The Pickwick Papers and Sleep Apnea

Joe the fat boy from the Pickwick Papers

Joe the “fat boy” from the Pickwick Papers, Illustration by Kyd (Joseph Clayton Clarke)

Obesity Hypoventilation Syndrome (OHS), a condition related to sleep apnea, was first called Pickwickian Syndrome. It’s named after The Pickwick Papers by Charles Dickens because the novel features a character that has all the classic symptoms of the condition.

The object that presented itself to the eyes of the astonished clerk, was a boy–a wonderfully fat boy–habited as a serving lad, standing upright on the mat, with his eyes closed as if in sleep.

Joe is constantly hungry, very red in the face and is always falling asleep in the middle of tasks.

“Sleep!” said the old gentleman, ‘he’s always asleep. Goes on errands fast asleep, and snores as he waits at table.”

“How very odd!” said Mr. Pickwick.

“Ah! odd indeed,” returned the old gentleman; “I’m proud of that boy–wouldn’t part with him on any account–he’s a natural curiosity!”

OHS occurs when severely overweight people don’t breathe rapidly enough or deeply enough. The lack of proper breathing leads to the oxygen levels in their blood being low and the carbon dioxide levels being too high. Some people with OHS also develop sleep apnea. People with sleep apnea stop breathing for short times while they’re sleeping. The disruptive pattern can occur many times during a single night and can put a strain on the heart.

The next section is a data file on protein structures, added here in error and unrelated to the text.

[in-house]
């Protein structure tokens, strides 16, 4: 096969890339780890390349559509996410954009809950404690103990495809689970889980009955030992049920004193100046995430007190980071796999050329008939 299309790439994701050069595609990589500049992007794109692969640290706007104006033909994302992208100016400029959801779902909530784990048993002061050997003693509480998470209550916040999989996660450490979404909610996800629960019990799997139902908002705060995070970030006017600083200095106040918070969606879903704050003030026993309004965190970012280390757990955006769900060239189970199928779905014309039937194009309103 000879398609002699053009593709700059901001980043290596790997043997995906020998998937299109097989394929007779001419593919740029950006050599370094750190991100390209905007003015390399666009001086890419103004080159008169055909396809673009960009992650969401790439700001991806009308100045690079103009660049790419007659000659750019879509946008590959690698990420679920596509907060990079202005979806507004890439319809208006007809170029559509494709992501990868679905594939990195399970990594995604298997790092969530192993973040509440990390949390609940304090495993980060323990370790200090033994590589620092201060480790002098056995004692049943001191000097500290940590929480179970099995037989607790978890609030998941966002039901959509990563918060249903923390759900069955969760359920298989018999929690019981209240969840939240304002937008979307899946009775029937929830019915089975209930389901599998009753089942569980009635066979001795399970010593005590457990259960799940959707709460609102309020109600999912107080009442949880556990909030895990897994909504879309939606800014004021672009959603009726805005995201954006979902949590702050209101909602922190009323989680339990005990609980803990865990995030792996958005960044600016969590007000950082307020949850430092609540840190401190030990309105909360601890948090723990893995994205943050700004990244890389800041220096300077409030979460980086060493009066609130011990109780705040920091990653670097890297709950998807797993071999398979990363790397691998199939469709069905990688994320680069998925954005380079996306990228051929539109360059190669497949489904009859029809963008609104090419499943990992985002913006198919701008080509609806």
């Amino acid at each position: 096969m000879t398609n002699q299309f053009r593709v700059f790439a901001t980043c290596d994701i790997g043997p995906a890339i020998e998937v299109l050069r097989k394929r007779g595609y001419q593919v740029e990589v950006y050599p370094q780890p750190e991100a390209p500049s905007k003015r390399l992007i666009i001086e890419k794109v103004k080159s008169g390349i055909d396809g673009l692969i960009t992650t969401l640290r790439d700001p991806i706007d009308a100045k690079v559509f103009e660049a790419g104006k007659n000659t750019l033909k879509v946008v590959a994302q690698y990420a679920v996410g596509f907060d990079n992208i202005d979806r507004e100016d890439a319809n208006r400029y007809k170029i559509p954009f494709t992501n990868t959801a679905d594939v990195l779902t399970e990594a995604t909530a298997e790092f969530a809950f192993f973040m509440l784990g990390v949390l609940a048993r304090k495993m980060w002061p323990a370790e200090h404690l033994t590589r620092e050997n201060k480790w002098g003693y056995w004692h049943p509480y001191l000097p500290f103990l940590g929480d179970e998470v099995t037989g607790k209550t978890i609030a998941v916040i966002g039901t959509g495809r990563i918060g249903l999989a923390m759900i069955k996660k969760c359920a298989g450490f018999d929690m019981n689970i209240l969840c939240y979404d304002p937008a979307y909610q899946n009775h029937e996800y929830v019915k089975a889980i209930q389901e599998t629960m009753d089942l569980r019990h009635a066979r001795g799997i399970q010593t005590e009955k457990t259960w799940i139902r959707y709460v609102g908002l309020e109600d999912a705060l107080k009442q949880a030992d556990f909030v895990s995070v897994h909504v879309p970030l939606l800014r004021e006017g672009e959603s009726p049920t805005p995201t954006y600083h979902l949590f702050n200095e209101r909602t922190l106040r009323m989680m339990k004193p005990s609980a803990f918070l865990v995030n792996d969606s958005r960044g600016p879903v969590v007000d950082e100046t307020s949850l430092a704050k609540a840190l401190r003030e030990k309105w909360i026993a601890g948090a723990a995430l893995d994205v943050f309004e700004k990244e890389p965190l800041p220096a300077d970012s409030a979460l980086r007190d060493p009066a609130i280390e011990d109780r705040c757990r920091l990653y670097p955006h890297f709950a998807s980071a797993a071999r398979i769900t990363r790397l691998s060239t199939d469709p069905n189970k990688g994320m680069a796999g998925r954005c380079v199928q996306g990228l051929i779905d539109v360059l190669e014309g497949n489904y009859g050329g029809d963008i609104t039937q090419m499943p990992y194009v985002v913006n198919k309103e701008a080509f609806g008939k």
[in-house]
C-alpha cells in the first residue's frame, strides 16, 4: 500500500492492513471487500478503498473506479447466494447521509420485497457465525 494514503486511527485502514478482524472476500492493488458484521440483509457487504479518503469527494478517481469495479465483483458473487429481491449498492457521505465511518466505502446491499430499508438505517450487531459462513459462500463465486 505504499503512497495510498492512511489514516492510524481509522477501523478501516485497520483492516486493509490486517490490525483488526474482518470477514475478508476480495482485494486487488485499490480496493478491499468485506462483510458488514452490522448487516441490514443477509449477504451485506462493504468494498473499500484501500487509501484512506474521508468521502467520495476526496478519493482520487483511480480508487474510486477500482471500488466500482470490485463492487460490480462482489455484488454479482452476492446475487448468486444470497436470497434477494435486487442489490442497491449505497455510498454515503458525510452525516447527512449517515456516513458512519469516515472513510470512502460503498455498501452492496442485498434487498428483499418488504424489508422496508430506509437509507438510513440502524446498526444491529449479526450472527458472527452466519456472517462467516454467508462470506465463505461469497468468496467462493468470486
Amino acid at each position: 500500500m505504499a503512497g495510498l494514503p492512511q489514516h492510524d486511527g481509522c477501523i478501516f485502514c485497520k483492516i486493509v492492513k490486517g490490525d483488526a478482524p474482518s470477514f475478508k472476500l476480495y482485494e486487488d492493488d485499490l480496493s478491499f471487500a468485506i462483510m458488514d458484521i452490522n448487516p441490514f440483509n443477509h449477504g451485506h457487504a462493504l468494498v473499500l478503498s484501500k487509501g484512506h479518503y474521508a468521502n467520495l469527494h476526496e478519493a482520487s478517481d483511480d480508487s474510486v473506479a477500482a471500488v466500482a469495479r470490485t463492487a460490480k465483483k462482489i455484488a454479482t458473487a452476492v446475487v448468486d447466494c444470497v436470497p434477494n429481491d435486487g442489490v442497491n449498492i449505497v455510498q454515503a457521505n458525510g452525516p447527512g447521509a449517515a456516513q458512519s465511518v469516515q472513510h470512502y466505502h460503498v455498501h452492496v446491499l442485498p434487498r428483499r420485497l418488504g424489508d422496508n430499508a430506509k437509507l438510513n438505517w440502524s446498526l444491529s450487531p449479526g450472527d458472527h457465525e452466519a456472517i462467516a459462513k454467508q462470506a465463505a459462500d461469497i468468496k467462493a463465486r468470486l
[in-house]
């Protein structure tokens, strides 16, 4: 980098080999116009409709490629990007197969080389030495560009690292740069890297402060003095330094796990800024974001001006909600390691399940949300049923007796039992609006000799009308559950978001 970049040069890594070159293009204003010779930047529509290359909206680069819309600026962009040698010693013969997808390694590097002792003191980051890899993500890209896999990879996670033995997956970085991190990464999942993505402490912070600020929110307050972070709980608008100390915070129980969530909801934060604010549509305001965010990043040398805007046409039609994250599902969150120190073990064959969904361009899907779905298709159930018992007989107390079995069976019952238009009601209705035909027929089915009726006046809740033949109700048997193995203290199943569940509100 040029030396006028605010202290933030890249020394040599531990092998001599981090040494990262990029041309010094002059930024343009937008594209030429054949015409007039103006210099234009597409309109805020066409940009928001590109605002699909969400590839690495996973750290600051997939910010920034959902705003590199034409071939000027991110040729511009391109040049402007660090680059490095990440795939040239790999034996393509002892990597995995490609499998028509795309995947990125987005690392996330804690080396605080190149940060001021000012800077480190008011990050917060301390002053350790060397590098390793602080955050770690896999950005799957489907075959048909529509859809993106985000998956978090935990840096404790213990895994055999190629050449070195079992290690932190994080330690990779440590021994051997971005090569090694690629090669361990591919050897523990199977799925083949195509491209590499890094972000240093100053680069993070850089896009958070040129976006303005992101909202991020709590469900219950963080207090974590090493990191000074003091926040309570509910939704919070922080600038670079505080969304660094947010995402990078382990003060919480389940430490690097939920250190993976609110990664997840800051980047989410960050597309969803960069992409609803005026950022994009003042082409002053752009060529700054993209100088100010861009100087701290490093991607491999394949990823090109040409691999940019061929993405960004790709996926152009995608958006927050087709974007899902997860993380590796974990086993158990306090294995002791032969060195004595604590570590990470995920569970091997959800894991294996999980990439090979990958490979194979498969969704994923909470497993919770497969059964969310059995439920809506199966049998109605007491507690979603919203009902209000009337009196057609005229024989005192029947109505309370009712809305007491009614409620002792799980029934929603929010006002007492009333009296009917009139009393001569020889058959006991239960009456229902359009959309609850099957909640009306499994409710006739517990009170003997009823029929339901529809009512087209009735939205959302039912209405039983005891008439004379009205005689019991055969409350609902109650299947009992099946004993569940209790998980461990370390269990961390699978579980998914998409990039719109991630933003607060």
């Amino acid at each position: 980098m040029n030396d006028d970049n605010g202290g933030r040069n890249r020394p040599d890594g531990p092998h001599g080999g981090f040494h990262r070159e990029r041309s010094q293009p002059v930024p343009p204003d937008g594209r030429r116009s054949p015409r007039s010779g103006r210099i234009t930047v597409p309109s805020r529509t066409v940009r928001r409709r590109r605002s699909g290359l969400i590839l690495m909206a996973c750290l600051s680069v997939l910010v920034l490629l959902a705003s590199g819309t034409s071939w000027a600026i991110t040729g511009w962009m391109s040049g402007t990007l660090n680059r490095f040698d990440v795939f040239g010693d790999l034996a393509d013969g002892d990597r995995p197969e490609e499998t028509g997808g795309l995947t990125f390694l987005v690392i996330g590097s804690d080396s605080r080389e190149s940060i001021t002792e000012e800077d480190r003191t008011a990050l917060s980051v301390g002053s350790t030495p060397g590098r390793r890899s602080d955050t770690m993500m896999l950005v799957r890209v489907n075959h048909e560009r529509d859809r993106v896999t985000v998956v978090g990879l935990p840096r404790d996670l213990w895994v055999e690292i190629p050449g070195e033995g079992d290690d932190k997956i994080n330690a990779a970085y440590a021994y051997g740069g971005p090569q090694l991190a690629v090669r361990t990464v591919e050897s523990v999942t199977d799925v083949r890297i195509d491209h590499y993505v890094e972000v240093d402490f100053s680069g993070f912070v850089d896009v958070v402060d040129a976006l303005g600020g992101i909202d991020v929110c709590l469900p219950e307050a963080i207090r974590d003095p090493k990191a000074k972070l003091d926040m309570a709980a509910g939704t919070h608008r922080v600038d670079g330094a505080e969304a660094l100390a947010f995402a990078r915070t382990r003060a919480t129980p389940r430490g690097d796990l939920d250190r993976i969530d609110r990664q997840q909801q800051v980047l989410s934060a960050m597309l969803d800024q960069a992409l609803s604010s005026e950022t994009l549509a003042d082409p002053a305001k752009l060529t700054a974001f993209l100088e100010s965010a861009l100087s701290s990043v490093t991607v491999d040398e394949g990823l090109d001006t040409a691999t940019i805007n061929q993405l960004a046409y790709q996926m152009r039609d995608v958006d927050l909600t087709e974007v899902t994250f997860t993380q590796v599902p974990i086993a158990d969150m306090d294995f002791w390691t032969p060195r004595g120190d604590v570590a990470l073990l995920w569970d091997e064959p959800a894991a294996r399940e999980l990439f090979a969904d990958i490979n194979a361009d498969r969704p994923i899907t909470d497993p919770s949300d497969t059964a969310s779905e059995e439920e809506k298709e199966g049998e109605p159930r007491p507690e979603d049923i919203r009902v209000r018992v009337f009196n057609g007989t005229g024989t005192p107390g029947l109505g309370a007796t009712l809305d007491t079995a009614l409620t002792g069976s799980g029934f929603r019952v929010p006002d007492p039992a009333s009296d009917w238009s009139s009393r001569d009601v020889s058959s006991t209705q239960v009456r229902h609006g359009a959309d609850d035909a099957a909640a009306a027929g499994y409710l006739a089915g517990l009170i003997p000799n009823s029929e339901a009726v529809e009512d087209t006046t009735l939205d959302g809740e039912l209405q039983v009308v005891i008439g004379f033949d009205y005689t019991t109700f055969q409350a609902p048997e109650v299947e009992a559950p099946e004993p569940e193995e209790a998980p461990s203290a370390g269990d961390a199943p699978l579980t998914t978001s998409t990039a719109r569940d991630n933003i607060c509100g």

People with OHS and sleep apnea can be very drowsy during the day and fall asleep during inappropriate times. Sleep apnea makes people tired because of lack of a good night’s sleep. OHS causes sleepiness because of the high levels of carbon dioxide in the blood.

In 1956 a poker-playing businessman developed similar symptoms to Joe of The Pickwick Papers. People studying his condition named it “Pickwickian Syndrome” because in describing Joe, Dickens had perfectly described the main symptoms of the condition. Here’s a quote from the original study:

Finally an experience which indicated the severity of his disability led him to seek hospital care. The patient was accustomed to playing poker once a week and on this crucial occasion he was dealt a hand of three aces and two kings. According to Hoyle this hand is called a “full house.” Because he had dropped off to sleep he failed to take advantage of this opportunity. [Italics original]. A few days later he entered…hospital.

Dickens would no doubt have appreciated the humor in the medical report.

It’s now more common to use the term OHS to refer to this condition. If you think that you may have OHS please speak to your doctor immediately as this can be a serious health issue.

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